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Do you work as a Child Support Specialist?

Child Support Specialist Demographics

Gender

Female

78.7%

Male

19.3%

Unknown

2.0%
Ethnicity

White

63.5%

Hispanic or Latino

15.4%

Black or African American

11.1%

Asian

6.1%

Unknown

3.9%
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Foreign Languages Spoken

Spanish

65.0%

French

10.7%

Arabic

2.9%

Russian

1.9%

Greek

1.9%

German

1.9%

Amharic

1.9%

Hebrew

1.9%

Swedish

1.0%

Gujarati

1.0%

Hindi

1.0%

Somali

1.0%

Mandarin

1.0%

Hungarian

1.0%

Ukrainian

1.0%

Tigrinya

1.0%

Carrier

1.0%

Tagalog

1.0%

Hausa

1.0%

Portuguese

1.0%
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Child Support Specialist Education

Schools

Ball State University

24.3%

University of Phoenix

14.0%

University of Central Oklahoma

5.8%

Capella University

4.8%

Webster University

4.5%

Texas State University

4.5%

Walden University

4.5%

University of Texas at San Antonio

3.8%

West Virginia University

3.4%

Ashford University

3.1%

Liberty University

3.1%

Oklahoma State University

3.1%

Arizona State University

2.7%

Texas Tech University

2.7%

Marshall University

2.7%

Louisiana Tech University

2.7%

University of Oklahoma

2.7%

Grand Canyon University

2.7%

Northeastern State University

2.4%

Indiana University - Purdue University Indianapolis

2.4%
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Majors

Psychology

16.2%

Business

13.1%

Criminal Justice

11.6%

Social Work

9.5%

Sociology

5.0%

Human Development

4.9%

Human Services

4.7%

Communication

3.5%

Nursing

3.3%

School Counseling

2.9%

General Studies

2.9%

Education

2.9%

Human Resources Management

2.9%

Mental Health Counseling

2.7%

Liberal Arts

2.5%

Elementary Education

2.5%

Accounting

2.4%

Legal Support Services

2.3%

Counseling Psychology

2.2%

Early Childhood Education

2.1%
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Degrees

Bachelors

42.2%

Masters

21.0%

Other

19.6%

Associate

9.9%

Certificate

3.7%

Doctorate

2.6%

Diploma

0.9%

License

0.2%
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Top Skills for A Child Support Specialist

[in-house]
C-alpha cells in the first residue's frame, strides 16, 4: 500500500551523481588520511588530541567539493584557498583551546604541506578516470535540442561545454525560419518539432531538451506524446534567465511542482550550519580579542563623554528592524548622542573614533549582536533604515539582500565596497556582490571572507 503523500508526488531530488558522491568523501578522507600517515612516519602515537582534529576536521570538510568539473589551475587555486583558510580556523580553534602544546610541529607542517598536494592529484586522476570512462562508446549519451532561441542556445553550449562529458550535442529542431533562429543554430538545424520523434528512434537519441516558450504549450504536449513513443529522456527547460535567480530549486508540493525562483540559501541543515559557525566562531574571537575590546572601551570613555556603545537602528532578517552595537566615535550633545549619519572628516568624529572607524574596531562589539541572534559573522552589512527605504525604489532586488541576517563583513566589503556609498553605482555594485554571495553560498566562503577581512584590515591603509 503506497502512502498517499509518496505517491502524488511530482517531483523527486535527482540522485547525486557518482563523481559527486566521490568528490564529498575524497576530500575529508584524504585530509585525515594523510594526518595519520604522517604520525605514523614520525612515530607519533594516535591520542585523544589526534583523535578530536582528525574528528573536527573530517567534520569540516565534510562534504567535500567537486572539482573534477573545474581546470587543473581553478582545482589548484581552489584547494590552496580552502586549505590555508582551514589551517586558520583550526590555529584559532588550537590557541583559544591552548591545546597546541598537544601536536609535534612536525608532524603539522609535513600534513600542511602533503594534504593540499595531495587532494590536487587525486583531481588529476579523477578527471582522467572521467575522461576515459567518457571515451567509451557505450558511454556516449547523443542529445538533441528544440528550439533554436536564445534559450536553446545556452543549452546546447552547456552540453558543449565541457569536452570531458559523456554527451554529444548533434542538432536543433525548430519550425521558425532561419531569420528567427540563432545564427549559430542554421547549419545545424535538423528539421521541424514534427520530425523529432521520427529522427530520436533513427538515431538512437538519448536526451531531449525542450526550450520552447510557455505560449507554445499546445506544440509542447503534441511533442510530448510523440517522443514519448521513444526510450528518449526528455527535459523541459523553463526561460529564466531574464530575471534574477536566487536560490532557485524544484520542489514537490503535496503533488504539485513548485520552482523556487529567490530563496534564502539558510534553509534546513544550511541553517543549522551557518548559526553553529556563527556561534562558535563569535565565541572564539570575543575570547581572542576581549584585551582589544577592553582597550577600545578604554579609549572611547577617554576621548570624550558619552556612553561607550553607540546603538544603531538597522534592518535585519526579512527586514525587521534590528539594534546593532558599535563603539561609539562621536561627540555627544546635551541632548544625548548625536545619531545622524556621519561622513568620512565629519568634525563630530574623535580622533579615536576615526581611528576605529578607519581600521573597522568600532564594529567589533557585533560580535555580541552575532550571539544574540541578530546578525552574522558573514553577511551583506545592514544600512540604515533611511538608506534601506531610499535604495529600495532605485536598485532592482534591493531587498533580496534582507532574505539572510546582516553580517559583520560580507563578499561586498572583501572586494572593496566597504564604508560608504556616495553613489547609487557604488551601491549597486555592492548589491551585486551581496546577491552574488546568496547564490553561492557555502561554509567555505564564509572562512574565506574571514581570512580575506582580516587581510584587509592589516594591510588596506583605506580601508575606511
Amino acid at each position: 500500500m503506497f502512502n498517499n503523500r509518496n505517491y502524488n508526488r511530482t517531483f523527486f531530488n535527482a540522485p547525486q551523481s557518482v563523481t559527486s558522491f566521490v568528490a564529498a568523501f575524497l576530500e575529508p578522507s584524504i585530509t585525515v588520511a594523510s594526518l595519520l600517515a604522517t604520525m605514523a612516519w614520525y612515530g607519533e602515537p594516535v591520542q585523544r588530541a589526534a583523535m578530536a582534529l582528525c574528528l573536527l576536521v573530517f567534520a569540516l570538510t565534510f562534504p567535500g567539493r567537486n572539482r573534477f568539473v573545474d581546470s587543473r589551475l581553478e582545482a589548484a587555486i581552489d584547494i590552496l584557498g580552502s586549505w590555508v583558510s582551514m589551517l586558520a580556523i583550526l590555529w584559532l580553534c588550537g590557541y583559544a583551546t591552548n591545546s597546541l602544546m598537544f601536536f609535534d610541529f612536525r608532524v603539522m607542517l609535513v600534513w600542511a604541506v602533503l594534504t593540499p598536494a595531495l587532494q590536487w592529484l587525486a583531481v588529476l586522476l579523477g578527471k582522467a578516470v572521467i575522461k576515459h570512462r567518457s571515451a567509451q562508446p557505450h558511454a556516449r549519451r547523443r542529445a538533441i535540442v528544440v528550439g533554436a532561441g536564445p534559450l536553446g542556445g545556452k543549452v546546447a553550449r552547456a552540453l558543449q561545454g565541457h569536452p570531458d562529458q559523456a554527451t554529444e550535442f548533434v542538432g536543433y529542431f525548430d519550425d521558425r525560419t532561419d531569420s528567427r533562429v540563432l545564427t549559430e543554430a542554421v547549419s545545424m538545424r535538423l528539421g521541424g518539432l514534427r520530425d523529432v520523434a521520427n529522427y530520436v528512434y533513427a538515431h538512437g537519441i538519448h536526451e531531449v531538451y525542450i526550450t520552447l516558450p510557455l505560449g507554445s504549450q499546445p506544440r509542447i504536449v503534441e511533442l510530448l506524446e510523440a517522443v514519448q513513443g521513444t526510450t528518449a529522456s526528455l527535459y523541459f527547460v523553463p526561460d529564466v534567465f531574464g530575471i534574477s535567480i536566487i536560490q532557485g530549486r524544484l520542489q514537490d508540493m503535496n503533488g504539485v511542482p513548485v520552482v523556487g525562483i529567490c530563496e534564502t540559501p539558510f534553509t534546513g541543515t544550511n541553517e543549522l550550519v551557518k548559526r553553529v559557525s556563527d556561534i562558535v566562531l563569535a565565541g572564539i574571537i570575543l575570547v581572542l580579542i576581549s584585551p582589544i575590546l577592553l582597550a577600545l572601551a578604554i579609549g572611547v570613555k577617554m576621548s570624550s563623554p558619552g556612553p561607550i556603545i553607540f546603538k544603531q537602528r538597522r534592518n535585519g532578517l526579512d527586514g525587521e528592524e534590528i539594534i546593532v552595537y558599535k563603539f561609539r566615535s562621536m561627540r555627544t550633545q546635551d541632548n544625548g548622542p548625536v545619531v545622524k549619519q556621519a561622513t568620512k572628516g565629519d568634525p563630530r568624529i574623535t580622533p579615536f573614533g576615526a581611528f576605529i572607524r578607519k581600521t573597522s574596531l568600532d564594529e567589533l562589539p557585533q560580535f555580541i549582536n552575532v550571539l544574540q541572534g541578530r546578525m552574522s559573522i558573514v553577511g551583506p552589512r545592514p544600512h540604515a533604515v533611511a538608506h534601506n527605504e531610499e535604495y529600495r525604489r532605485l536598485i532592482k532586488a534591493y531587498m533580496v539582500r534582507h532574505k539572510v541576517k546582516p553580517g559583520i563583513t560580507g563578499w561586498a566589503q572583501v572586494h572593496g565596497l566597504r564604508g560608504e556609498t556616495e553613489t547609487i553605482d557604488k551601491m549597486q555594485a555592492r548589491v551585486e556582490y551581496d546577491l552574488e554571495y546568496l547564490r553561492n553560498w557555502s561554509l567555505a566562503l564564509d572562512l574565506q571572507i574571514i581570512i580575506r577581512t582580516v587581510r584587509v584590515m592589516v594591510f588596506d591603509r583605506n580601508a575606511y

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  1. Child Support Cases
  2. Court Hearings
  3. Child
You can check out examples of real life uses of top skills on resumes here:
  • Serve as an expert on intergovernmental child support cases and provide appropriate directives and/or guidelines to ensure effective program management.
  • Manage a daily case load, set Administrative weekly court hearings; attend monthly district court hearings at the court house.
  • Structured daily living activities and supervised milieu for emotionally disturbed children and adolescents in this residential treatment program.
  • Evaluated eligibility and analyzed financial information to produce accurate calculations for child support orders.
  • Facilitated training of new representatives in customer service techniques, and company policies.

What is it like to work as a Child Support Specialist

5.0

Child Support Professional

March 9, 2019 on Zippia

What was your job title?

Child Support Specialist.. Show More

What do you like the most about working as Child Support Specialist?

I enjoy working with the families to get to a middle ground. The reward of completing a case is and having broken families look to you for hope / help. In the end supportting single parents meet their family goals... Show More

What do you NOT like?

The stress of not finding absent parents or passing on information that a case is no longer enforceable... Show More

How Would You Rate Working As a Child Support Specialist?

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Top Child Support Specialist Employers

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Jobs From Top Child Support Specialist Employers

Child Support Specialist Videos

A day in the life of a Special Education teacher

A day in the life of a general pediatrics resident at Nationwide Children's Hospital

Training Series: Child Support in California